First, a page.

Cumbrian Roman Helmet AppealPosted: 2010-09-27
This is not my usual 'event' sort of entry, but rather, an appeal connected to an upcoming event of some significance. If you have an interest in preserving Britain's heritage, read on ... Earlier this year a metal detectorist found a very rare Roman Cavalry Parade Helmet. The helmet is going on sale at auction on 7 October, and Tullie House Museum and Art Gallery in Carlisle, Cumbria, has launched an urgent public and corporate appeal to help to secure this exceptionally rare artefact for the nation.
The helmet dates from sometime between the end of the 1st to the mid 3rd century AD. The Tullie House Museum wants to purchase the helmet as a centrepiece for its new Roman gallery, due to open in the summer of 2011.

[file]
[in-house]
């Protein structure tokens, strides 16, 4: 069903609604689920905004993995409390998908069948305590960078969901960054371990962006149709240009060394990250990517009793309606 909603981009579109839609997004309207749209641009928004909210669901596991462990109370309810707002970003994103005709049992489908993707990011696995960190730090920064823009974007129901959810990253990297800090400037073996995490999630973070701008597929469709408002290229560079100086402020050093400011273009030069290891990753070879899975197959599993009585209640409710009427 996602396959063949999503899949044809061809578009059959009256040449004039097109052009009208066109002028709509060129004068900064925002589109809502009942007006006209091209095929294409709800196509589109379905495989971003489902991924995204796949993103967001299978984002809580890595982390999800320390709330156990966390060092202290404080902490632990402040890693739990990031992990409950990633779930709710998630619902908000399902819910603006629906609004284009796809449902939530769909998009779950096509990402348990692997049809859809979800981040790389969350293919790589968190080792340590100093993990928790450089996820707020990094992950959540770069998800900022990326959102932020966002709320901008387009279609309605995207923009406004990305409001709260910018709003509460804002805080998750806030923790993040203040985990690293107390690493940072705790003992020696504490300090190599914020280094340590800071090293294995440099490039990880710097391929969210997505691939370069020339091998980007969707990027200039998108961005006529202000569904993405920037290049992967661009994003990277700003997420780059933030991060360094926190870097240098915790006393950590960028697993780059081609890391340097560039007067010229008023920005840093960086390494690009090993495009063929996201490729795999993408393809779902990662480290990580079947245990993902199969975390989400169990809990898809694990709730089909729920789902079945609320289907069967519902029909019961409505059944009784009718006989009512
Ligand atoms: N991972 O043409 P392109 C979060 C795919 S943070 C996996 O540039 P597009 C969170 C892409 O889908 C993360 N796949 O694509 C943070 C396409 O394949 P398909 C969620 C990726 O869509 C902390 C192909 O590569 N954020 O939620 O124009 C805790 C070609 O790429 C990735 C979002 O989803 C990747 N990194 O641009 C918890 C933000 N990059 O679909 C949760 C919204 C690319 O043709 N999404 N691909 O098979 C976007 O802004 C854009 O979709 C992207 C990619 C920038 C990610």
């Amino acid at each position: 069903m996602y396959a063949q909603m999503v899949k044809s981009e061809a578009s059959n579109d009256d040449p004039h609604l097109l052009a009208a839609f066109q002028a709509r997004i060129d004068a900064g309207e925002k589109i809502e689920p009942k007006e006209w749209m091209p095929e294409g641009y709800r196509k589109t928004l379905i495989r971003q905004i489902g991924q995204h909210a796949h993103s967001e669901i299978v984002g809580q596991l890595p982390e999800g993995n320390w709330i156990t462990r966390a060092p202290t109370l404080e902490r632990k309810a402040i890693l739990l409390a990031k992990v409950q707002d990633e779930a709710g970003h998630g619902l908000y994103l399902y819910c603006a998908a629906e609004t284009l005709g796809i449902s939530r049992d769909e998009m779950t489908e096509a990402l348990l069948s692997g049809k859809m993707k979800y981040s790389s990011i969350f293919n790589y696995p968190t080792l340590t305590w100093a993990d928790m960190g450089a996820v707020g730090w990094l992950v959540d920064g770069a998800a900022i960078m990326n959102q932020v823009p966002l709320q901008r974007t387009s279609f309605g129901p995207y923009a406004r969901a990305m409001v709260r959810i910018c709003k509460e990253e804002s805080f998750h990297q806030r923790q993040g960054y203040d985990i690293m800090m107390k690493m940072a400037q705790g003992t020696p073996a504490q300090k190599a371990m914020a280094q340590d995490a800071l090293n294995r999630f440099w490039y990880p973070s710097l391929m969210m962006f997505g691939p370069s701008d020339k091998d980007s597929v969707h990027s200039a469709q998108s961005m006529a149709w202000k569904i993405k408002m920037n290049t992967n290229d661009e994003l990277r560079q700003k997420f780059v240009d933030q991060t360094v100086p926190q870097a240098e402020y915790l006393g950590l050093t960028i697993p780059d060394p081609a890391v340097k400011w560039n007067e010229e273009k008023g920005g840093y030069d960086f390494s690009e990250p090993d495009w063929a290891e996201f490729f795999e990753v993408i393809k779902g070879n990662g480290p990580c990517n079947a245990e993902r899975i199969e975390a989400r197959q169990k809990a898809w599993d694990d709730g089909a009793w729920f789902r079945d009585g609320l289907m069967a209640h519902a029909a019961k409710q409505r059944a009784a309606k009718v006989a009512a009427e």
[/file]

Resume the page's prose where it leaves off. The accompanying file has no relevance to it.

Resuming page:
Only two other similar helmets are known in the UK and neither of these is as complete or elaborate as the Cumbrian example. The helmet is made of a copper-alloy and forms a two-piece face mask visor helmet. This type of mask is characterised by idealised (Greek) youthful male faces, mostly clean-shaven, with luxuriant curly and wavy hair.
We have some historical background for how the helmet was likely to have been used. According to Flavius Arrianus, 136 AD, ‘those of high rank or superior horsemanship wear gilded helmets to draw the attention of the spectators. Unlike helmets made for active service, they are made to fit all round the faces of the riders with apertures for the eyes.’
Tullie House needs to raise between £300-400,000 to secure this major Roman artefact and is launching an urgent public and corporate appeal to encourage individuals and businesses to pledge their support now to keep the Cumbrian Roman Helmet in Cumbria.
If this is a cause you'd like to support, please phone the Tullie House Museum on 01228 618743 or donate via the Just Giving website